India’s education is outdated

There is no mechanism in the education system to ensure teacher performance after teaching

REPUBLIKA.CO.ID, NEW DELHI — India’s teaching techniques are said to be outdated. He said India should start moving from traditional education to modern educational techniques. The teacher who won the 2020 Global Teacher Prize, Ranjitsinh Disale, said India must equip teachers with techniques and technologies to provide the best education for students in the 21st century.

What he said a day before Hari Indian teacher which falls on September 5. “We also need to track what is happening in the classroom (to determine) whether the training is being used effectively. There is no mechanism in the education system to guarantee teacher performance after they have taught,” Disale told Anadolu Agency on Saturday (4/9).

He said teachers are not respected and should focus on teaching and not be asked to do other tasks that are not related to their expertise. “During the pandemic we see a lot of places they are being asked to do things outside of school work like crowd control, in many places they are involved in vaccinations,” Disale added.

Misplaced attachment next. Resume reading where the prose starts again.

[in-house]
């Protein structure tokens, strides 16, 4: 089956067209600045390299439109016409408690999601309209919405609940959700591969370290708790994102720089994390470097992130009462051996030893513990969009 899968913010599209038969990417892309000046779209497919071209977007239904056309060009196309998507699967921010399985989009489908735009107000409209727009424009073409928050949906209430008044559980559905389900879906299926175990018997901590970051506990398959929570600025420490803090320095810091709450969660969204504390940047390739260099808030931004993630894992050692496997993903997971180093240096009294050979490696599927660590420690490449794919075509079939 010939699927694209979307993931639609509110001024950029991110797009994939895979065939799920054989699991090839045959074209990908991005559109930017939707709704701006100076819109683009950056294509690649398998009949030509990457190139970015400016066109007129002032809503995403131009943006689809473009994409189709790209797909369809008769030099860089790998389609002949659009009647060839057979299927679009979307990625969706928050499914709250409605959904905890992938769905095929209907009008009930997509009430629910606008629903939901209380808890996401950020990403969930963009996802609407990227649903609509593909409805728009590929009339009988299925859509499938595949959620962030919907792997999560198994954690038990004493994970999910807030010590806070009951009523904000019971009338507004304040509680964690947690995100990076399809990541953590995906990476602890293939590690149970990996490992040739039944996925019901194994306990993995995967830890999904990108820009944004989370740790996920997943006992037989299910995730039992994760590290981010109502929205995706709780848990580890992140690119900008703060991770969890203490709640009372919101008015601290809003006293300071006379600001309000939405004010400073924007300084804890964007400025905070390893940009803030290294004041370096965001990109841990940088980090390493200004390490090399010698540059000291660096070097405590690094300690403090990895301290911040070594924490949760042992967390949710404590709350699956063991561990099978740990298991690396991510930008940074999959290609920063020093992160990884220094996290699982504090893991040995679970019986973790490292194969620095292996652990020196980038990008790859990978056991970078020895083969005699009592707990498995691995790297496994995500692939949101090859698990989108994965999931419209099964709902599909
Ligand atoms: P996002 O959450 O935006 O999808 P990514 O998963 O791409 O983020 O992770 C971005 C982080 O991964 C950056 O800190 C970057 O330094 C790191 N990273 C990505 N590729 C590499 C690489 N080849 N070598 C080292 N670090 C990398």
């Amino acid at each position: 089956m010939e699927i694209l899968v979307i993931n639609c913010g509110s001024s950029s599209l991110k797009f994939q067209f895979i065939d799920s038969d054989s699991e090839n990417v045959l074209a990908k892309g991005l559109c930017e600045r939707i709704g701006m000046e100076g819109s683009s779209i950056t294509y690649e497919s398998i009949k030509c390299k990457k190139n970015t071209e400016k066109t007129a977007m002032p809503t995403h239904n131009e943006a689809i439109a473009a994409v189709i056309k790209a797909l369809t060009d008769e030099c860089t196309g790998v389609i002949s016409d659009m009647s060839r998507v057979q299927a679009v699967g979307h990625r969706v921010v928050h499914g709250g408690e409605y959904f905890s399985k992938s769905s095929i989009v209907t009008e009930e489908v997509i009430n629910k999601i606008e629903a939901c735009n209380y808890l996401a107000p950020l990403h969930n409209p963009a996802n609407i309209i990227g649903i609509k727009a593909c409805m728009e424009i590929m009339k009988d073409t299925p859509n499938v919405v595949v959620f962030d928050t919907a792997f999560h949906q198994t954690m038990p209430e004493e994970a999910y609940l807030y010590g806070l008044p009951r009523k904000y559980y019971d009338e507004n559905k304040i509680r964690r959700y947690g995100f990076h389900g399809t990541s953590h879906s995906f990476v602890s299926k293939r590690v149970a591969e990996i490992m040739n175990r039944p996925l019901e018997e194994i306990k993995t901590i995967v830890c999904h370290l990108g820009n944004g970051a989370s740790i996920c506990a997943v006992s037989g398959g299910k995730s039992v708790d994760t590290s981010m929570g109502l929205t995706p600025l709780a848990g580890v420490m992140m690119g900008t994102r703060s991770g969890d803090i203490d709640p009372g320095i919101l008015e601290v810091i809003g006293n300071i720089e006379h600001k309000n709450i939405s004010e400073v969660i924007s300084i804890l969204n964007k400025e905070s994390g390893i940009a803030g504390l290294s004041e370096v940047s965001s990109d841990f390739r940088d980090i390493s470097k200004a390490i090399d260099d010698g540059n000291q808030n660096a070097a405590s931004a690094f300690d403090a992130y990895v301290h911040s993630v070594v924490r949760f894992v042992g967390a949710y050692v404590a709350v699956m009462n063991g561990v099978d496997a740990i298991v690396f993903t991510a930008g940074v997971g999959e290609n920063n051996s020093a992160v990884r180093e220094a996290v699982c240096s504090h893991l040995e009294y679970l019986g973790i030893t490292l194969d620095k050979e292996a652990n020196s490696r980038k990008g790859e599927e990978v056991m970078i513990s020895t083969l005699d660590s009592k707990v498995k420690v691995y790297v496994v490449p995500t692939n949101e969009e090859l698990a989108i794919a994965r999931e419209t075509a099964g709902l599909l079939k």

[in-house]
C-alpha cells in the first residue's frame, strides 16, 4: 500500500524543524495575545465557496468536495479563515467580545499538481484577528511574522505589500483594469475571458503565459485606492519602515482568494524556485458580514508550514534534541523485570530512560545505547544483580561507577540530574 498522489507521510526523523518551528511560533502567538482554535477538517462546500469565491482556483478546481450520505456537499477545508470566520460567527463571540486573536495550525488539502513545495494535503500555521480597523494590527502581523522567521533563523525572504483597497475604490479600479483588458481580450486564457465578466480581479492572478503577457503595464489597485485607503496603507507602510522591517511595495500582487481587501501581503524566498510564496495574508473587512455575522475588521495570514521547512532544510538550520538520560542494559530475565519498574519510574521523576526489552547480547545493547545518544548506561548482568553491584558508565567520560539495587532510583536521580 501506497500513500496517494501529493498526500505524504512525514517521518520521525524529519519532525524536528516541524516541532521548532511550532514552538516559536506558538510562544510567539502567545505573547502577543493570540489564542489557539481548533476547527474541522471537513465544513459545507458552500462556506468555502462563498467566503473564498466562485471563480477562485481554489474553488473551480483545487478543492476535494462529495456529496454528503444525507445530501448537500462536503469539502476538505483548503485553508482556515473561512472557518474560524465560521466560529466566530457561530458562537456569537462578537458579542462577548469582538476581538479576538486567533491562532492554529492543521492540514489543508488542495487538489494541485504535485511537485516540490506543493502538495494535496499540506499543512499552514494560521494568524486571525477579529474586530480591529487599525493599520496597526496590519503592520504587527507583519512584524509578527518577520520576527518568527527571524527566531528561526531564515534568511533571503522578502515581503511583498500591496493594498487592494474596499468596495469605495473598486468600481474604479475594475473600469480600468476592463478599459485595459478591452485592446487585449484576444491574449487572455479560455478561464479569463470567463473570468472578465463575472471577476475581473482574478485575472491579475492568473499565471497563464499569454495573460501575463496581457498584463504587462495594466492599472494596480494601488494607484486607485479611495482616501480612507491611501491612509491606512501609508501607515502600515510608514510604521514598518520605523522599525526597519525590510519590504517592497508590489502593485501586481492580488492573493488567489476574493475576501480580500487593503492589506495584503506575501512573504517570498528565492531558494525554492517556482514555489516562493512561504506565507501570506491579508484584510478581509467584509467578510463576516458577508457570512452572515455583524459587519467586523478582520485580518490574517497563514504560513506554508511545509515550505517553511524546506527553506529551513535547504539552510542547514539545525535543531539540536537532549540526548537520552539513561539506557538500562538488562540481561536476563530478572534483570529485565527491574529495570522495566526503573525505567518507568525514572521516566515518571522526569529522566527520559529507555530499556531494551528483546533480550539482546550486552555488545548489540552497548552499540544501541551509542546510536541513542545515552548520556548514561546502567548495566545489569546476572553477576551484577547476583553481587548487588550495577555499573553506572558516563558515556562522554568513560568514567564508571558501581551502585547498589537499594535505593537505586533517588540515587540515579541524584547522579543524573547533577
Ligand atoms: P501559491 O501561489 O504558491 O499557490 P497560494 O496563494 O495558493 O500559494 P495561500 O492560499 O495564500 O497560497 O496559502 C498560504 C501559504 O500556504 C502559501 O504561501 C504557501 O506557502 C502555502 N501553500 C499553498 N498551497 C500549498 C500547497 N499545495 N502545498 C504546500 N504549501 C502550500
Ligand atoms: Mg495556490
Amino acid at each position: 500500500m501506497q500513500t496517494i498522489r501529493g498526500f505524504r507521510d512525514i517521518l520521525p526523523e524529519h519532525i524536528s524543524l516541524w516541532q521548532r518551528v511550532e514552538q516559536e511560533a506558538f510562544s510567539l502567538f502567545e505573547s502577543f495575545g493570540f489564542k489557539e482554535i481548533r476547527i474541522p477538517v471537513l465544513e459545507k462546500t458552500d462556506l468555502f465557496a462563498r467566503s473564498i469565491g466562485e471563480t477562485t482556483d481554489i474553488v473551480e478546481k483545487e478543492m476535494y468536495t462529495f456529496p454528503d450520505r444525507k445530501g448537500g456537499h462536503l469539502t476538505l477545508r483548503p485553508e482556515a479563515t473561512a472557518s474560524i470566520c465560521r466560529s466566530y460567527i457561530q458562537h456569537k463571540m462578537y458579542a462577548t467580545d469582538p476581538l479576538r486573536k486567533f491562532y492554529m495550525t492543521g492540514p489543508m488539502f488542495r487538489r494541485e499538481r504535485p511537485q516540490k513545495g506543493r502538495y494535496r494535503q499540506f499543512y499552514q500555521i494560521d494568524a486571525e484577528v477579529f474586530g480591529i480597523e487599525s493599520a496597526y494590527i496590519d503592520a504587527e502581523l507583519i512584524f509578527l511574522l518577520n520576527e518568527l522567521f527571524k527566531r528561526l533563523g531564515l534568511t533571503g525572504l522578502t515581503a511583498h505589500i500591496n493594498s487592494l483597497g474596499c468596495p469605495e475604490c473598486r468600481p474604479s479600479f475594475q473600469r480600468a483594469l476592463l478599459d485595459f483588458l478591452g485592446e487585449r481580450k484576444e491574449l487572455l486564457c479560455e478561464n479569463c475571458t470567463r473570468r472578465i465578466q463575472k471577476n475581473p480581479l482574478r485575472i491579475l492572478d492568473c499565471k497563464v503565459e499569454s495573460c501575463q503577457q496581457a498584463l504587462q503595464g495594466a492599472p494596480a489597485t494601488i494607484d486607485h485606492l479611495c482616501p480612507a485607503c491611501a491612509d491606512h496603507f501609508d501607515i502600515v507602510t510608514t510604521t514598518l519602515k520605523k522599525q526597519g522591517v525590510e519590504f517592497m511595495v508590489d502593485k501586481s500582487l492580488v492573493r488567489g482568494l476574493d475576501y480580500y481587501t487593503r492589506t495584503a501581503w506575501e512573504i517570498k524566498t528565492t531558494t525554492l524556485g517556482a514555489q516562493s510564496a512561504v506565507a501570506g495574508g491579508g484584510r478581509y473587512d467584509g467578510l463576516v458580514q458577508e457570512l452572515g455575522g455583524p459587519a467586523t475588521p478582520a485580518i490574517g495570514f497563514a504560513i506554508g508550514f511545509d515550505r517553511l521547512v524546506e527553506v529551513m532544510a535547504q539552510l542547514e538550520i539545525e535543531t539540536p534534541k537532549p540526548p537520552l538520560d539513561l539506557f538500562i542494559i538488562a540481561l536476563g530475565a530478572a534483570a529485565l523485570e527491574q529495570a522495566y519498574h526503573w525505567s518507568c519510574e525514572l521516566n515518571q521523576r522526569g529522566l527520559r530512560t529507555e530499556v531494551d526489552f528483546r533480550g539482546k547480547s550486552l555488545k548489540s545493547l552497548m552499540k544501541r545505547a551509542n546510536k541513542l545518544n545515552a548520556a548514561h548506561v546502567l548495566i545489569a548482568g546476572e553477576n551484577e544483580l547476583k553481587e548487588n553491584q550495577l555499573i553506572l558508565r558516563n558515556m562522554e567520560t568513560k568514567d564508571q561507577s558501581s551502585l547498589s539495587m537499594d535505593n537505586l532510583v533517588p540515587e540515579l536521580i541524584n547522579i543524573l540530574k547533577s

He also referred to efforts to promote girls’ education. He said empowering students, especially female students, is a necessary step at this time. “My personal opinion is that we should start investing in girls’ education. Their potential has not been discovered. We need to empower girls,” he said.

“Due to the large number of girls dropping out of school, I think it is time to act, this is a government issue,” Disale added.

Disale is a schoolteacher in a village in the western state of Maharashtra. He won five million US dollars from the Global Teacher Prize sponsored by the Varkey Foundation and co-organized by the United Nations Educational, Scientific and Cultural Organization (UNESCO).

The 33-year-old is known for his efforts to encourage girls’ education and the brains behind QR codes for textbooks in India. He said his country should adopt a “student-centered policy” where students can freely “learn what they want to study and where they want”.

“We need to equip them (teachers) with better techniques and technologies. In India, 21st century teachers need 21st century teaching techniques,” Disale said.

“During the pandemic, teachers were trained to invite online, but students were not trained to learn online,” he added.

Cheryl Tenny

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